Now, I’ve invited other people who identify themselves as Christians but really don’t have any interaction with the kingdom—such as they don’t belong to a church, they don’t interact, they don’t participate in kingdom activity.
I invite people to a simple reading of Mark. I say, “Hey, would you like to read the Gospel of Mark with me?”
The very first group that I started with was a group of the high schoolers, senior high guys at our church. What I told them, kind of boldly, was, “Hey, I’m gonna do this with you guys, and then I’m done. You guys are gonna need to pick this up, you guys are gonna need to take on this disciple-making work.”
So I left that with them. I’m still interacting with those guys and prodding them along, but I told them, “This is your responsibility, so you guys need to be inviting someone into the disciple-making process. You need to be thinking about who God is gonna put in front of you, somebody in your sphere of influence that you could invite to this process.”
CH: Yeah, well, I mean everyone’s got to make the choice for themselves. You can’t really put this on anyone, it’s like, okay, here’s the challenge, will you accept sort of thing?
JP: And they are high school age; they know what they believe. And so the initial challenge was, okay, so if you believe this for yourself, then you also ought to believe that is who Christ made us to be, disciple-makers. The work is for us to go and make disciples.
CH: So, Jason, as you worked with different groups, what are some specific stories of life change? We’ve talked about sort of group replication or possible group replication, but as you’ve been meeting with guys, what have you seen, you know, in terms of life change while you’re doing this study?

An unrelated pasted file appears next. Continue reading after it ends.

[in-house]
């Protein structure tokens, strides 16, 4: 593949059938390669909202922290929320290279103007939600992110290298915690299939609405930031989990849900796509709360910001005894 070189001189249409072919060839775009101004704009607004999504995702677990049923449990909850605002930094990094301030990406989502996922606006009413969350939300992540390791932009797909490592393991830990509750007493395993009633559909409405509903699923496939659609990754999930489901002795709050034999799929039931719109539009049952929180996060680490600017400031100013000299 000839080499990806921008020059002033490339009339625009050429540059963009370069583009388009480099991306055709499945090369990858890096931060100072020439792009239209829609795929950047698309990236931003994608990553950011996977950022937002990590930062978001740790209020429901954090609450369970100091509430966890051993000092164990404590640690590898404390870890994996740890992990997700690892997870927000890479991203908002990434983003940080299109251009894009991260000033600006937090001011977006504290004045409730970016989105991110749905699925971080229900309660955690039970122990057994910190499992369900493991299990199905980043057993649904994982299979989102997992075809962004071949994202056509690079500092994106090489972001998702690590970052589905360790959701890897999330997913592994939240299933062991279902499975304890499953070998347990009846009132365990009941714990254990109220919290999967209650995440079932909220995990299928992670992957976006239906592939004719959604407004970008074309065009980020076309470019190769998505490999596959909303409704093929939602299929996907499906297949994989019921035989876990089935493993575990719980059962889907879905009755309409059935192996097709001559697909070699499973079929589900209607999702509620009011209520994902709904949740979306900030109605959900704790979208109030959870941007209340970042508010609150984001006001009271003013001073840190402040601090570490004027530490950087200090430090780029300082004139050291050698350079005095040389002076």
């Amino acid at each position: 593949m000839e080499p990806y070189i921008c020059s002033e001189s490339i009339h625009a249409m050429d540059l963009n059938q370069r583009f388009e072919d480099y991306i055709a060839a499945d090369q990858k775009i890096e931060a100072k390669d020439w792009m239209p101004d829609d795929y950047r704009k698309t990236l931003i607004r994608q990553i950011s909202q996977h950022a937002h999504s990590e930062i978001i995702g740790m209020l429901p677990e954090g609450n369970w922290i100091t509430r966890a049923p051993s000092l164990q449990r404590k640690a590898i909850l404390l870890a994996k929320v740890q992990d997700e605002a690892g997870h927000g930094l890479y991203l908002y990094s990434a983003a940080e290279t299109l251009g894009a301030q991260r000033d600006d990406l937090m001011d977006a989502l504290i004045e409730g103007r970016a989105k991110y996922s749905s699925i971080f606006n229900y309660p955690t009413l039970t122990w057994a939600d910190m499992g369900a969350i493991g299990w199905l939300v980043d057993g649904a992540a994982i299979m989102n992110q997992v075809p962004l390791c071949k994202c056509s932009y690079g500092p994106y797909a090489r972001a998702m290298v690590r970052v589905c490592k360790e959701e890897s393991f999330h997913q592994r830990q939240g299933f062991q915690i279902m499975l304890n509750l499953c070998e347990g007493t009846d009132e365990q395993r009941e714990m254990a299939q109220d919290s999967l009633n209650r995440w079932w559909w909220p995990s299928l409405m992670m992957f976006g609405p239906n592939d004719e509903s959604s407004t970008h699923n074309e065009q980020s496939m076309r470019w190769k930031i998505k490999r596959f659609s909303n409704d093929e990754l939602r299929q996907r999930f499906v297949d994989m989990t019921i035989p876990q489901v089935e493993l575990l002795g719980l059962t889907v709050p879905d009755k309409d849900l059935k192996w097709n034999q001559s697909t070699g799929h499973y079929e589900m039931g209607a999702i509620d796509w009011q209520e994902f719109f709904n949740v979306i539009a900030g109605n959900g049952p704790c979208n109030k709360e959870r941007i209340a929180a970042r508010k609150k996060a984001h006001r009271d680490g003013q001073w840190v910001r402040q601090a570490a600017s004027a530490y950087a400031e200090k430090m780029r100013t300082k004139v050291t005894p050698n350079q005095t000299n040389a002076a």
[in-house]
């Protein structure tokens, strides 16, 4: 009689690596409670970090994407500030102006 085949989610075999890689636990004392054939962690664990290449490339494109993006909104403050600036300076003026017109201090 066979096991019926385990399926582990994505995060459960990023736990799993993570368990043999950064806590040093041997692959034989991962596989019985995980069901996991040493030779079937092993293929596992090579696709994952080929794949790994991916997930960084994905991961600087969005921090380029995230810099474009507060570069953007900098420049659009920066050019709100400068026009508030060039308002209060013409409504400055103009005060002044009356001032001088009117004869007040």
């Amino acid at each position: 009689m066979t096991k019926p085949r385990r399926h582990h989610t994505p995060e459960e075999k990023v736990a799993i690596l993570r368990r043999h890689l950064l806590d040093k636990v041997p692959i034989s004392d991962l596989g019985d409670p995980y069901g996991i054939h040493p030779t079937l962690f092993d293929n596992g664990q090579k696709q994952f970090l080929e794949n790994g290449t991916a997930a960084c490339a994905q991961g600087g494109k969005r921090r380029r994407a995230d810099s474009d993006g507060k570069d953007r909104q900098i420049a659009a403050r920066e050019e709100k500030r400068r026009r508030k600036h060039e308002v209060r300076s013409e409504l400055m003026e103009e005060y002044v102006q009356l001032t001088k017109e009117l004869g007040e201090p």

A Story of Life Change
JP: One story that’s cool, is actually an old student of mine from another church. He’s 23 now and his life has been really turned upside down in the last three to four years. I think we were eight or nine weeks into the study. Some of the conversation we were having about Scripture and about the person of Jesus and who he presents himself as when he’s interacting with either of the disciples or where the religious leaders was that Jesus alone is what’s necessary for a right relationship with God.
Jesus alone is what’s necessary for a relationship with God.
Something clicked with him about the conversation we’d been having. He said that it really resonated with him. He started thinking about a number of things in his life that he’d been adding to his relationship with Jesus. Having this other thing, or having Jesus and having these other people in my life to have a right relationship with God isn’t necessary. We don’t need those things for a right relationship with God. He said that realization really helped him to have a lot of peace.
And I thought, Well that’s great. That’s great that we’re reading about that and that’s what we’re hearing. We’re exposing the life of Jesus through Mark’s Gospel.